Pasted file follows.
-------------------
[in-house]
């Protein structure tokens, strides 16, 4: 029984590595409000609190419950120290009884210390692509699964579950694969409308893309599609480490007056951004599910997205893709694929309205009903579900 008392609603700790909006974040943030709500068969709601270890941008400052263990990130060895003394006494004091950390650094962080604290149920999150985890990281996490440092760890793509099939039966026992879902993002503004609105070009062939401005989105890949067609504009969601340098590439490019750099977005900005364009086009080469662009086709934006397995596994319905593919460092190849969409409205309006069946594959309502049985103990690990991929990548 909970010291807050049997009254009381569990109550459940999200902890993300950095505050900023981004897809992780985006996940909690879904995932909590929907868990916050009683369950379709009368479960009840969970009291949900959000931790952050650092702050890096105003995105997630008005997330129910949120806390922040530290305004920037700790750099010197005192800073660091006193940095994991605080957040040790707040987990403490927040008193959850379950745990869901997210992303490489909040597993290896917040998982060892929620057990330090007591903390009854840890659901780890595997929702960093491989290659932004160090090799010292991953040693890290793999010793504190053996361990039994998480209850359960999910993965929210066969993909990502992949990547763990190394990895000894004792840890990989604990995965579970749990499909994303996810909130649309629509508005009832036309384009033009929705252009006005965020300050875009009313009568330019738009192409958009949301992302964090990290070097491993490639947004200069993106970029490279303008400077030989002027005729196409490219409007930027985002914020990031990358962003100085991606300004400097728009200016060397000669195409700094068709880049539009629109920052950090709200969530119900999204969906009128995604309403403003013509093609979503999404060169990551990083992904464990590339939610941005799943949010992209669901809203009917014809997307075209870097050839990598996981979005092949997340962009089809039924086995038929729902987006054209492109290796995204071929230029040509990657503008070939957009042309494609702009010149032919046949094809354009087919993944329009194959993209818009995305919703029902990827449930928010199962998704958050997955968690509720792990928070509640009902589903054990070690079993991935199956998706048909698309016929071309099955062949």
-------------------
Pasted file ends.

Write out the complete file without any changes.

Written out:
[in-house]
């Protein structure tokens, strides 16, 4: 029984590595409000609190419950120290009884210390692509699964579950694969409308893309599609480490007056951004599910997205893709694929309205009903579900 008392609603700790909006974040943030709500068969709601270890941008400052263990990130060895003394006494004091950390650094962080604290149920999150985890990281996490440092760890793509099939039966026992879902993002503004609105070009062939401005989105890949067609504009969601340098590439490019750099977005900005364009086009080469662009086709934006397995596994319905593919460092190849969409409205309006069946594959309502049985103990690990991929990548 909970010291807050049997009254009381569990109550459940999200902890993300950095505050900023981004897809992780985006996940909690879904995932909590929907868990916050009683369950379709009368479960009840969970009291949900959000931790952050650092702050890096105003995105997630008005997330129910949120806390922040530290305004920037700790750099010197005192800073660091006193940095994991605080957040040790707040987990403490927040008193959850379950745990869901997210992303490489909040597993290896917040998982060892929620057990330090007591903390009854840890659901780890595997929702960093491989290659932004160090090799010292991953040693890290793999010793504190053996361990039994998480209850359960999910993965929210066969993909990502992949990547763990190394990895000894004792840890990989604990995965579970749990499909994303996810909130649309629509508005009832036309384009033009929705252009006005965020300050875009009313009568330019738009192409958009949301992302964090990290070097491993490639947004200069993106970029490279303008400077030989002027005729196409490219409007930027985002914020990031990358962003100085991606300004400097728009200016060397000669195409700094068709880049539009629109920052950090709200969530119900999204969906009128995604309403403003013509093609979503999404060169990551990083992904464990590339939610941005799943949010992209669901809203009917014809997307075209870097050839990598996981979005092949997340962009089809039924086995038929729902987006054209492109290796995204071929230029040509990657503008070939957009042309494609702009010149032919046949094809354009087919993944329009194959993209818009995305919703029902990827449930928010199962998704958050997955968690509720792990928070509640009902589903054990070690079993991935199956998706048909698309016929071309099955062949």